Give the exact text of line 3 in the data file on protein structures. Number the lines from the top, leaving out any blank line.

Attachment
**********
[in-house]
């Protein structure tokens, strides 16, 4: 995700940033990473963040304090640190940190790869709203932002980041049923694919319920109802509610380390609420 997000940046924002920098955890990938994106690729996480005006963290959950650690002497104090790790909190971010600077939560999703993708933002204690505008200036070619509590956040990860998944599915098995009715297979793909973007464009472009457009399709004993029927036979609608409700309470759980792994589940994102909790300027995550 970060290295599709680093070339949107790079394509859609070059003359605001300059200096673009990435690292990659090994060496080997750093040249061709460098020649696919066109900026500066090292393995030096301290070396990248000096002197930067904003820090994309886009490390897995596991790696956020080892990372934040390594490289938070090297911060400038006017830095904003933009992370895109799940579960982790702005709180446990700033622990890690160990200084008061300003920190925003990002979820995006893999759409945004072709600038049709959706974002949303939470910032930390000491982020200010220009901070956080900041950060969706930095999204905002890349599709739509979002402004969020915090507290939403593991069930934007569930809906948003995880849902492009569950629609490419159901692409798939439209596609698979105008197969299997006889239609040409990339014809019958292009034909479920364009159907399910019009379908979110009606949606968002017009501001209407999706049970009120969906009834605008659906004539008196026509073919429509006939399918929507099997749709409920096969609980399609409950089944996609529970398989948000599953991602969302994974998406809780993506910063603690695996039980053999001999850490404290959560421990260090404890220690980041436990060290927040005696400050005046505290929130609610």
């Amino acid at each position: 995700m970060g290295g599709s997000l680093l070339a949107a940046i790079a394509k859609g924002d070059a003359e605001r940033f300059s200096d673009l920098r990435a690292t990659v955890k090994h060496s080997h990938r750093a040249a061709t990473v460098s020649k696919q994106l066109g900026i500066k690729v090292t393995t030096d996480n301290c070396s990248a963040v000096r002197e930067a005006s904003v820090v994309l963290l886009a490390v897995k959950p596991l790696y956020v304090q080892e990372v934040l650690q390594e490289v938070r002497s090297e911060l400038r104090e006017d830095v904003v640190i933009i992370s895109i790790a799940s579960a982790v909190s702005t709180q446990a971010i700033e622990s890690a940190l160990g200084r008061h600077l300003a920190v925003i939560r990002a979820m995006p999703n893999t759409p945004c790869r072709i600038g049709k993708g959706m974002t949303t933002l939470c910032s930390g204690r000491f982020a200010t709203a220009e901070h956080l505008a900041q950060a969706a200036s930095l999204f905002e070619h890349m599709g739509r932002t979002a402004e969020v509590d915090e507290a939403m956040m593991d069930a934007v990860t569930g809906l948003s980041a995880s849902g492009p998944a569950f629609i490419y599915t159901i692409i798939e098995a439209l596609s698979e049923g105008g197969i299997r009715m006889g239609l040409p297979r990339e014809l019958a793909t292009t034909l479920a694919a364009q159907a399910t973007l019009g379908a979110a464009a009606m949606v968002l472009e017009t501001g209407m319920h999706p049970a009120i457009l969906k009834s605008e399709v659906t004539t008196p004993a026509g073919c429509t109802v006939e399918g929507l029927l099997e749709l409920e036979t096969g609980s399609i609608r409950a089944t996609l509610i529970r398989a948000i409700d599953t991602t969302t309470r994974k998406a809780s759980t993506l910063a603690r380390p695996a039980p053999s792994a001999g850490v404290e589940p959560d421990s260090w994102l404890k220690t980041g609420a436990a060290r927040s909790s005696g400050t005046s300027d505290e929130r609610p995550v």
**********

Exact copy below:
């Amino acid at each position: 995700m970060g290295g599709s997000l680093l070339a949107a940046i790079a394509k859609g924002d070059a003359e605001r940033f300059s200096d673009l920098r990435a690292t990659v955890k090994h060496s080997h990938r750093a040249a061709t990473v460098s020649k696919q994106l066109g900026i500066k690729v090292t393995t030096d996480n301290c070396s990248a963040v000096r002197e930067a005006s904003v820090v994309l963290l886009a490390v897995k959950p596991l790696y956020v304090q080892e990372v934040l650690q390594e490289v938070r002497s090297e911060l400038r104090e006017d830095v904003v640190i933009i992370s895109i790790a799940s579960a982790v909190s702005t709180q446990a971010i700033e622990s890690a940190l160990g200084r008061h600077l300003a920190v925003i939560r990002a979820m995006p999703n893999t759409p945004c790869r072709i600038g049709k993708g959706m974002t949303t933002l939470c910032s930390g204690r000491f982020a200010t709203a220009e901070h956080l505008a900041q950060a969706a200036s930095l999204f905002e070619h890349m599709g739509r932002t979002a402004e969020v509590d915090e507290a939403m956040m593991d069930a934007v990860t569930g809906l948003s980041a995880s849902g492009p998944a569950f629609i490419y599915t159901i692409i798939e098995a439209l596609s698979e049923g105008g197969i299997r009715m006889g239609l040409p297979r990339e014809l019958a793909t292009t034909l479920a694919a364009q159907a399910t973007l019009g379908a979110a464009a009606m949606v968002l472009e017009t501001g209407m319920h999706p049970a009120i457009l969906k009834s605008e399709v659906t004539t008196p004993a026509g073919c429509t109802v006939e399918g929507l029927l099997e749709l409920e036979t096969g609980s399609i609608r409950a089944t996609l509610i529970r398989a948000i409700d599953t991602t969302t309470r994974k998406a809780s759980t993506l910063a603690r380390p695996a039980p053999s792994a001999g850490v404290e589940p959560d421990s260090w994102l404890k220690t980041g609420a436990a060290r927040s909790s005696g400050t005046s300027d505290e929130r609610p995550v």